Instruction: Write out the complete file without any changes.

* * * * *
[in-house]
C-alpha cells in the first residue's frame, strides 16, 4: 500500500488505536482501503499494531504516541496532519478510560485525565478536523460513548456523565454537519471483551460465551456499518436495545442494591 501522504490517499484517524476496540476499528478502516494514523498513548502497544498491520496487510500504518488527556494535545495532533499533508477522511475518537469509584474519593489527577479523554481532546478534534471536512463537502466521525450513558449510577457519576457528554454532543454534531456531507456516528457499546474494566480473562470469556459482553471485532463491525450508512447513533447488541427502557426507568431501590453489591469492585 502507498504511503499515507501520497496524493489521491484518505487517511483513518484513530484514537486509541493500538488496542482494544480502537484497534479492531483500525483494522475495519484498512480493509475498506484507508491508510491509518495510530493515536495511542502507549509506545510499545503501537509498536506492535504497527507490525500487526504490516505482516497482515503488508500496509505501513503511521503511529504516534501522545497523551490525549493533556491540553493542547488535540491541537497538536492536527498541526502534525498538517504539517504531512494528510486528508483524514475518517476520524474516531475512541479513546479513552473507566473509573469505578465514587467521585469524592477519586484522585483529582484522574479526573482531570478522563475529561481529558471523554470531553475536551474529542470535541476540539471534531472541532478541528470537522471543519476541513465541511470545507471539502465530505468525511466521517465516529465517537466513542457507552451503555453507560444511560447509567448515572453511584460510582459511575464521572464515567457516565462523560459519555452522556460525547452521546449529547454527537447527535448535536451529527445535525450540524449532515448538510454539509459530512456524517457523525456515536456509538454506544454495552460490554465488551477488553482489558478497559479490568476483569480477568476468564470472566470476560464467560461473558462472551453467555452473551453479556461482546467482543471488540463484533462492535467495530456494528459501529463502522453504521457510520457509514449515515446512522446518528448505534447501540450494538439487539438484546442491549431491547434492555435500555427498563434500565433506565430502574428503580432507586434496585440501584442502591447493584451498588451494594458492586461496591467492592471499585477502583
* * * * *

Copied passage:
[in-house]
C-alpha cells in the first residue's frame, strides 16, 4: 500500500488505536482501503499494531504516541496532519478510560485525565478536523460513548456523565454537519471483551460465551456499518436495545442494591 501522504490517499484517524476496540476499528478502516494514523498513548502497544498491520496487510500504518488527556494535545495532533499533508477522511475518537469509584474519593489527577479523554481532546478534534471536512463537502466521525450513558449510577457519576457528554454532543454534531456531507456516528457499546474494566480473562470469556459482553471485532463491525450508512447513533447488541427502557426507568431501590453489591469492585 502507498504511503499515507501520497496524493489521491484518505487517511483513518484513530484514537486509541493500538488496542482494544480502537484497534479492531483500525483494522475495519484498512480493509475498506484507508491508510491509518495510530493515536495511542502507549509506545510499545503501537509498536506492535504497527507490525500487526504490516505482516497482515503488508500496509505501513503511521503511529504516534501522545497523551490525549493533556491540553493542547488535540491541537497538536492536527498541526502534525498538517504539517504531512494528510486528508483524514475518517476520524474516531475512541479513546479513552473507566473509573469505578465514587467521585469524592477519586484522585483529582484522574479526573482531570478522563475529561481529558471523554470531553475536551474529542470535541476540539471534531472541532478541528470537522471543519476541513465541511470545507471539502465530505468525511466521517465516529465517537466513542457507552451503555453507560444511560447509567448515572453511584460510582459511575464521572464515567457516565462523560459519555452522556460525547452521546449529547454527537447527535448535536451529527445535525450540524449532515448538510454539509459530512456524517457523525456515536456509538454506544454495552460490554465488551477488553482489558478497559479490568476483569480477568476468564470472566470476560464467560461473558462472551453467555452473551453479556461482546467482543471488540463484533462492535467495530456494528459501529463502522453504521457510520457509514449515515446512522446518528448505534447501540450494538439487539438484546442491549431491547434492555435500555427498563434500565433506565430502574428503580432507586434496585440501584442502591447493584451498588451494594458492586461496591467492592471499585477502583